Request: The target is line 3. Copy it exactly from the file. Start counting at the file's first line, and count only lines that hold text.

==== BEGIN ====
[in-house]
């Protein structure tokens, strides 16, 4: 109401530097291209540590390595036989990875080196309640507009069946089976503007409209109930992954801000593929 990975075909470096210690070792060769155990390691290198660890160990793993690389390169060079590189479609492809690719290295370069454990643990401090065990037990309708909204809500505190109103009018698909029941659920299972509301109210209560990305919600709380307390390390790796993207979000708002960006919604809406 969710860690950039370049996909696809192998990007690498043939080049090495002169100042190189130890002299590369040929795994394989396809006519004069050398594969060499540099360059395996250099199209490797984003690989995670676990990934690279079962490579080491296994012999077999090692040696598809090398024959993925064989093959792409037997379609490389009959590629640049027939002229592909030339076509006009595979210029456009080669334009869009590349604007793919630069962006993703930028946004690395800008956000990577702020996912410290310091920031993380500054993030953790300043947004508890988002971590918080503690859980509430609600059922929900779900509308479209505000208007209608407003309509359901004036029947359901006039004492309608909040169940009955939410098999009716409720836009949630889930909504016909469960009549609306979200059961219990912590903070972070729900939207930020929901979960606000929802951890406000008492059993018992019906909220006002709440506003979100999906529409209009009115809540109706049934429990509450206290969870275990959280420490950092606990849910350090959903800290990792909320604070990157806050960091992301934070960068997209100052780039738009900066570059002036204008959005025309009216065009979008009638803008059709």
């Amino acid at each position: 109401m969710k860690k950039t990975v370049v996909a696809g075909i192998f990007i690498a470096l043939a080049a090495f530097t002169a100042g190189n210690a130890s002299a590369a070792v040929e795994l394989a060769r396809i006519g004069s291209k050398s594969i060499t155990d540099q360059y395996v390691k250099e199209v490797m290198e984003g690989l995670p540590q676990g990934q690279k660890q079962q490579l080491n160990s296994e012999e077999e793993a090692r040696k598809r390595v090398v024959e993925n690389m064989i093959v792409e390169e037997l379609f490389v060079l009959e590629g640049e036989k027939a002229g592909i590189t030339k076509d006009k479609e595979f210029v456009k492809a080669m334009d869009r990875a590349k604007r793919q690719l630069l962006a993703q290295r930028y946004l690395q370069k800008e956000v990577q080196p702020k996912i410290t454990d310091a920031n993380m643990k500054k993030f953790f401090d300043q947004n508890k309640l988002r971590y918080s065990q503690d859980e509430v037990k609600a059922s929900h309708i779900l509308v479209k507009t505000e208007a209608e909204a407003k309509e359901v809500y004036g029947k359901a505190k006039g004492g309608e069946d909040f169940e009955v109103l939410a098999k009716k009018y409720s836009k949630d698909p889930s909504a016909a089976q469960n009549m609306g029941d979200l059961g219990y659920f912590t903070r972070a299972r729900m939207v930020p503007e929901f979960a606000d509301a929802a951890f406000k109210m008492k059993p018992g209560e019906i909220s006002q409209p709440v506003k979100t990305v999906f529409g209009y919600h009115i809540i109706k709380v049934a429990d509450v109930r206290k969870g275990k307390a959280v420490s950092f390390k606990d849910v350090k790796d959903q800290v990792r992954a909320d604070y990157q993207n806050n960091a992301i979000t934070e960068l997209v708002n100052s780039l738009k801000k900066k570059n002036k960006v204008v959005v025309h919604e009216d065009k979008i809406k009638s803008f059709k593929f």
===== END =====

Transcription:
């Amino acid at each position: 109401m969710k860690k950039t990975v370049v996909a696809g075909i192998f990007i690498a470096l043939a080049a090495f530097t002169a100042g190189n210690a130890s002299a590369a070792v040929e795994l394989a060769r396809i006519g004069s291209k050398s594969i060499t155990d540099q360059y395996v390691k250099e199209v490797m290198e984003g690989l995670p540590q676990g990934q690279k660890q079962q490579l080491n160990s296994e012999e077999e793993a090692r040696k598809r390595v090398v024959e993925n690389m064989i093959v792409e390169e037997l379609f490389v060079l009959e590629g640049e036989k027939a002229g592909i590189t030339k076509d006009k479609e595979f210029v456009k492809a080669m334009d869009r990875a590349k604007r793919q690719l630069l962006a993703q290295r930028y946004l690395q370069k800008e956000v990577q080196p702020k996912i410290t454990d310091a920031n993380m643990k500054k993030f953790f401090d300043q947004n508890k309640l988002r971590y918080s065990q503690d859980e509430v037990k609600a059922s929900h309708i779900l509308v479209k507009t505000e208007a209608e909204a407003k309509e359901v809500y004036g029947k359901a505190k006039g004492g309608e069946d909040f169940e009955v109103l939410a098999k009716k009018y409720s836009k949630d698909p889930s909504a016909a089976q469960n009549m609306g029941d979200l059961g219990y659920f912590t903070r972070a299972r729900m939207v930020p503007e929901f979960a606000d509301a929802a951890f406000k109210m008492k059993p018992g209560e019906i909220s006002q409209p709440v506003k979100t990305v999906f529409g209009y919600h009115i809540i109706k709380v049934a429990d509450v109930r206290k969870g275990k307390a959280v420490s950092f390390k606990d849910v350090k790796d959903q800290v990792r992954a909320d604070y990157q993207n806050n960091a992301i979000t934070e960068l997209v708002n100052s780039l738009k801000k900066k570059n002036k960006v204008v959005v025309h919604e009216d065009k979008i809406k009638s803008f059709k593929f």